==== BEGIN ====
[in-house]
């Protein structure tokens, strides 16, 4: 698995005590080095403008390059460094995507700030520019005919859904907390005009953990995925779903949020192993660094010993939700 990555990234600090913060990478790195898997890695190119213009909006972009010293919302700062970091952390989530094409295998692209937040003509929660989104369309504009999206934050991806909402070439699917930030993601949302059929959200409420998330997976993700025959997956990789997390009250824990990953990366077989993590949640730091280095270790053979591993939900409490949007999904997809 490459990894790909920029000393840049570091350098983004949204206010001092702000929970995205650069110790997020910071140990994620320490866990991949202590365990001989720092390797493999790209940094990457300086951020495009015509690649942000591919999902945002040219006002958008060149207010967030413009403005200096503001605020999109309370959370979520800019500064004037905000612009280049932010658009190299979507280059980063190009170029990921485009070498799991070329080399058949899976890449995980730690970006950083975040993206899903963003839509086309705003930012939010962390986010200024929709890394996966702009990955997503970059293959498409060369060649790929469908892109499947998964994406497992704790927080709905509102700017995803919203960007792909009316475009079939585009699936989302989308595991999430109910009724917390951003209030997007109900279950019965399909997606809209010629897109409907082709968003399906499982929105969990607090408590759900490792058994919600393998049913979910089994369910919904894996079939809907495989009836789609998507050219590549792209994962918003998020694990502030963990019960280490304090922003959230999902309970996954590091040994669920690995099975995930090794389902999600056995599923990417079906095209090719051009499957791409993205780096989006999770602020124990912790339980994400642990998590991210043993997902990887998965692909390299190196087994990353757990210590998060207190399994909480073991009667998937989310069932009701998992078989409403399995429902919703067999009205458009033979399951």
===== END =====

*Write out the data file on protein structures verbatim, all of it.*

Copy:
[in-house]
């Protein structure tokens, strides 16, 4: 698995005590080095403008390059460094995507700030520019005919859904907390005009953990995925779903949020192993660094010993939700 990555990234600090913060990478790195898997890695190119213009909006972009010293919302700062970091952390989530094409295998692209937040003509929660989104369309504009999206934050991806909402070439699917930030993601949302059929959200409420998330997976993700025959997956990789997390009250824990990953990366077989993590949640730091280095270790053979591993939900409490949007999904997809 490459990894790909920029000393840049570091350098983004949204206010001092702000929970995205650069110790997020910071140990994620320490866990991949202590365990001989720092390797493999790209940094990457300086951020495009015509690649942000591919999902945002040219006002958008060149207010967030413009403005200096503001605020999109309370959370979520800019500064004037905000612009280049932010658009190299979507280059980063190009170029990921485009070498799991070329080399058949899976890449995980730690970006950083975040993206899903963003839509086309705003930012939010962390986010200024929709890394996966702009990955997503970059293959498409060369060649790929469908892109499947998964994406497992704790927080709905509102700017995803919203960007792909009316475009079939585009699936989302989308595991999430109910009724917390951003209030997007109900279950019965399909997606809209010629897109409907082709968003399906499982929105969990607090408590759900490792058994919600393998049913979910089994369910919904894996079939809907495989009836789609998507050219590549792209994962918003998020694990502030963990019960280490304090922003959230999902309970996954590091040994669920690995099975995930090794389902999600056995599923990417079906095209090719051009499957791409993205780096989006999770602020124990912790339980994400642990998590991210043993997902990887998965692909390299190196087994990353757990210590998060207190399994909480073991009667998937989310069932009701998992078989409403399995429902919703067999009205458009033979399951």